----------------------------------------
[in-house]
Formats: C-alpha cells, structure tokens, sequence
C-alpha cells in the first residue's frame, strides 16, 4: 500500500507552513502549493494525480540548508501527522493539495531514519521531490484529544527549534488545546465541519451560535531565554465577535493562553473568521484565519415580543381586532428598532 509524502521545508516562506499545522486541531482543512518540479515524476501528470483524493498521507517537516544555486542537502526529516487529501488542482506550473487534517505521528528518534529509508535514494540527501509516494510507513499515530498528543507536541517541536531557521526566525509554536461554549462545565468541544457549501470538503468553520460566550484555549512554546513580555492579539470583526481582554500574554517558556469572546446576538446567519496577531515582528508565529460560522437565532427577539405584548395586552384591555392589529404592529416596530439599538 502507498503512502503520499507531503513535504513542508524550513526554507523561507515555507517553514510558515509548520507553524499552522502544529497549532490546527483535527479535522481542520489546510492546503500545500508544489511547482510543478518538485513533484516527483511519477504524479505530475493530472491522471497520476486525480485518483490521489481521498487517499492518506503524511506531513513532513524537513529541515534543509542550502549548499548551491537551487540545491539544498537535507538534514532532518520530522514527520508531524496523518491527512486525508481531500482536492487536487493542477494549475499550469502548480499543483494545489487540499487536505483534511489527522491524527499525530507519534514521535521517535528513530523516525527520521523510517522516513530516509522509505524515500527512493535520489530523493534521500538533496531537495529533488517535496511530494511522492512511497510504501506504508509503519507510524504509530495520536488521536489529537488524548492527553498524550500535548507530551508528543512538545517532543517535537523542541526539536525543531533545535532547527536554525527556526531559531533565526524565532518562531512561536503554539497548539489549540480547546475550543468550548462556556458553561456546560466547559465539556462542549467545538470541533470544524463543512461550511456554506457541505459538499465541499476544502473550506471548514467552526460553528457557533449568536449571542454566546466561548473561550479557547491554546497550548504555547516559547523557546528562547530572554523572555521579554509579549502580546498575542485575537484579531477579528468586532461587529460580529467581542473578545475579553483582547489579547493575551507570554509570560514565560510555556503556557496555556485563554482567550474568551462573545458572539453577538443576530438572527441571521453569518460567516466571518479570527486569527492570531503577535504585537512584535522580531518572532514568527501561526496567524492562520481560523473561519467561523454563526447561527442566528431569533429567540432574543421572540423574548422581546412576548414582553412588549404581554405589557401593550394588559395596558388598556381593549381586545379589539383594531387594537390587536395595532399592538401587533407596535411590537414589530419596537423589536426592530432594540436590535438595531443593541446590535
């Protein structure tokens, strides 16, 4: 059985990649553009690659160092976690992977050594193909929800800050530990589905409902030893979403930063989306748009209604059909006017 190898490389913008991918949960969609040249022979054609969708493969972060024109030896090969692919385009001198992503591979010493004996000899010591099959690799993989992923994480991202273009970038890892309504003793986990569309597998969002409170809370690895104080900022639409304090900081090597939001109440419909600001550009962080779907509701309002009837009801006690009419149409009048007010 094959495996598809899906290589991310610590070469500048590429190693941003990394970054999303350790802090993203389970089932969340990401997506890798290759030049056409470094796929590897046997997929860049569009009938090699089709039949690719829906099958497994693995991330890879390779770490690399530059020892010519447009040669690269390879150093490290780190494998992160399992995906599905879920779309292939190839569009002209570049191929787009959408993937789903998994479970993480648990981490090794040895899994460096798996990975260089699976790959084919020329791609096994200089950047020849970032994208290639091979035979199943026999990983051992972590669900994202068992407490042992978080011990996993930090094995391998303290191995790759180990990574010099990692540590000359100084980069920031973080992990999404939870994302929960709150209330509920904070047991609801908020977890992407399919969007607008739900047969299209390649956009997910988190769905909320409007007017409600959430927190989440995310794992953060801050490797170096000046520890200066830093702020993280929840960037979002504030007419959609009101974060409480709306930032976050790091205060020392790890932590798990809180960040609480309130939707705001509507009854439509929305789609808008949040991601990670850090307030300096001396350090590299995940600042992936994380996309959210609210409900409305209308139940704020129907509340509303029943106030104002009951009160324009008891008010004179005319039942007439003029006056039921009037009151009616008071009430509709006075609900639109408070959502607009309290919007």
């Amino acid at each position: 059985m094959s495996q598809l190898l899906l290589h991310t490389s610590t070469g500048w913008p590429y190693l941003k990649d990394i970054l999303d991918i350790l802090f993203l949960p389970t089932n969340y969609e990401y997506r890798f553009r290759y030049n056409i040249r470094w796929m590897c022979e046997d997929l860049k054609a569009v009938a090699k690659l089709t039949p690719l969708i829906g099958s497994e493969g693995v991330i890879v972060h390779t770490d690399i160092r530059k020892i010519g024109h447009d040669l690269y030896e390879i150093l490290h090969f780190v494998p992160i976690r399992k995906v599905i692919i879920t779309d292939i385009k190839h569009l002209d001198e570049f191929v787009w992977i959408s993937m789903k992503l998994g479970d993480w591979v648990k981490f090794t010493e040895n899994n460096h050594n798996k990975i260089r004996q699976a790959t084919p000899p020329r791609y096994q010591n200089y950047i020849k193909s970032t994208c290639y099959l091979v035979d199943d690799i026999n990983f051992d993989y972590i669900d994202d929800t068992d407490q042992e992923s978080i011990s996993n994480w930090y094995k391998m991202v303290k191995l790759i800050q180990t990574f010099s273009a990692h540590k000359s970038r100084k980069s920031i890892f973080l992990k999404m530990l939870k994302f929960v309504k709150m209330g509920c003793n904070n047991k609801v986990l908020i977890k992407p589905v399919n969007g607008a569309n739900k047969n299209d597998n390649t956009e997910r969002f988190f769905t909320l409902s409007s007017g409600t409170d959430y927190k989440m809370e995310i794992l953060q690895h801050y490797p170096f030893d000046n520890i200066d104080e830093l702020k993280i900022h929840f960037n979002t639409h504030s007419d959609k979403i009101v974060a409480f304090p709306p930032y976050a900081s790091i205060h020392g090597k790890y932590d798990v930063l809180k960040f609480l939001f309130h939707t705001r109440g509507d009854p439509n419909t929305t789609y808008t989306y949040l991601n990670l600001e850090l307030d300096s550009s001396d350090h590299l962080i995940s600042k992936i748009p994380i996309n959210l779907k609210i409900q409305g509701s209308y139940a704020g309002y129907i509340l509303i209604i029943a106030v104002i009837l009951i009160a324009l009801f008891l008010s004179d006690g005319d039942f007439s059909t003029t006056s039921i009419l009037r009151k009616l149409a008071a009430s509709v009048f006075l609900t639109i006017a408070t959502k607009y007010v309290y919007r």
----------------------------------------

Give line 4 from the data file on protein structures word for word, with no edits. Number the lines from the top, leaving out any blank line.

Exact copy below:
């Protein structure tokens, strides 16, 4: 059985990649553009690659160092976690992977050594193909929800800050530990589905409902030893979403930063989306748009209604059909006017 190898490389913008991918949960969609040249022979054609969708493969972060024109030896090969692919385009001198992503591979010493004996000899010591099959690799993989992923994480991202273009970038890892309504003793986990569309597998969002409170809370690895104080900022639409304090900081090597939001109440419909600001550009962080779907509701309002009837009801006690009419149409009048007010 094959495996598809899906290589991310610590070469500048590429190693941003990394970054999303350790802090993203389970089932969340990401997506890798290759030049056409470094796929590897046997997929860049569009009938090699089709039949690719829906099958497994693995991330890879390779770490690399530059020892010519447009040669690269390879150093490290780190494998992160399992995906599905879920779309292939190839569009002209570049191929787009959408993937789903998994479970993480648990981490090794040895899994460096798996990975260089699976790959084919020329791609096994200089950047020849970032994208290639091979035979199943026999990983051992972590669900994202068992407490042992978080011990996993930090094995391998303290191995790759180990990574010099990692540590000359100084980069920031973080992990999404939870994302929960709150209330509920904070047991609801908020977890992407399919969007607008739900047969299209390649956009997910988190769905909320409007007017409600959430927190989440995310794992953060801050490797170096000046520890200066830093702020993280929840960037979002504030007419959609009101974060409480709306930032976050790091205060020392790890932590798990809180960040609480309130939707705001509507009854439509929305789609808008949040991601990670850090307030300096001396350090590299995940600042992936994380996309959210609210409900409305209308139940704020129907509340509303029943106030104002009951009160324009008891008010004179005319039942007439003029006056039921009037009151009616008071009430509709006075609900639109408070959502607009309290919007």